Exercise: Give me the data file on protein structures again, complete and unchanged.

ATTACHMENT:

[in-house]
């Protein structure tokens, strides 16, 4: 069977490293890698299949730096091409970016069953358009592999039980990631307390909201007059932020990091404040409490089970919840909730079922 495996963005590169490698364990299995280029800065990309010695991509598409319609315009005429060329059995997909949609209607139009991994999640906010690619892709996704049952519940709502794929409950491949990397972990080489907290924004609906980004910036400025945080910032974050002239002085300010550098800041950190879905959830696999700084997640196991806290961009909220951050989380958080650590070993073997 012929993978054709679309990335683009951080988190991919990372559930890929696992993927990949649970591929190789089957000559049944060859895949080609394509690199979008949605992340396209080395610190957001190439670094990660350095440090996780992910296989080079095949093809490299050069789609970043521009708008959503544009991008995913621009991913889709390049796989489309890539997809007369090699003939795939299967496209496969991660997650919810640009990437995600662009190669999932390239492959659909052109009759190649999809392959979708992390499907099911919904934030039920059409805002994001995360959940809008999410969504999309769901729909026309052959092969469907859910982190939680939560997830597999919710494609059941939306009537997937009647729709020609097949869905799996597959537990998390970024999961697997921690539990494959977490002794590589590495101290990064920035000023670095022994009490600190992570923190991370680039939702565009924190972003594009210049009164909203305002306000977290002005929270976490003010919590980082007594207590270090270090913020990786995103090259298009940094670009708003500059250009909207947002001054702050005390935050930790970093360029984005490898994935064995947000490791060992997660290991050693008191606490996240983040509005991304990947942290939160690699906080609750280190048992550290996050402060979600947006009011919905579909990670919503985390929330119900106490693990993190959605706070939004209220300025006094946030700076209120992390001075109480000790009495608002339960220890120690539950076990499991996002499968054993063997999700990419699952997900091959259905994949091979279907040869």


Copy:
[in-house]
């Protein structure tokens, strides 16, 4: 069977490293890698299949730096091409970016069953358009592999039980990631307390909201007059932020990091404040409490089970919840909730079922 495996963005590169490698364990299995280029800065990309010695991509598409319609315009005429060329059995997909949609209607139009991994999640906010690619892709996704049952519940709502794929409950491949990397972990080489907290924004609906980004910036400025945080910032974050002239002085300010550098800041950190879905959830696999700084997640196991806290961009909220951050989380958080650590070993073997 012929993978054709679309990335683009951080988190991919990372559930890929696992993927990949649970591929190789089957000559049944060859895949080609394509690199979008949605992340396209080395610190957001190439670094990660350095440090996780992910296989080079095949093809490299050069789609970043521009708008959503544009991008995913621009991913889709390049796989489309890539997809007369090699003939795939299967496209496969991660997650919810640009990437995600662009190669999932390239492959659909052109009759190649999809392959979708992390499907099911919904934030039920059409805002994001995360959940809008999410969504999309769901729909026309052959092969469907859910982190939680939560997830597999919710494609059941939306009537997937009647729709020609097949869905799996597959537990998390970024999961697997921690539990494959977490002794590589590495101290990064920035000023670095022994009490600190992570923190991370680039939702565009924190972003594009210049009164909203305002306000977290002005929270976490003010919590980082007594207590270090270090913020990786995103090259298009940094670009708003500059250009909207947002001054702050005390935050930790970093360029984005490898994935064995947000490791060992997660290991050693008191606490996240983040509005991304990947942290939160690699906080609750280190048992550290996050402060979600947006009011919905579909990670919503985390929330119900106490693990993190959605706070939004209220300025006094946030700076209120992390001075109480000790009495608002339960220890120690539950076990499991996002499968054993063997999700990419699952997900091959259905994949091979279907040869």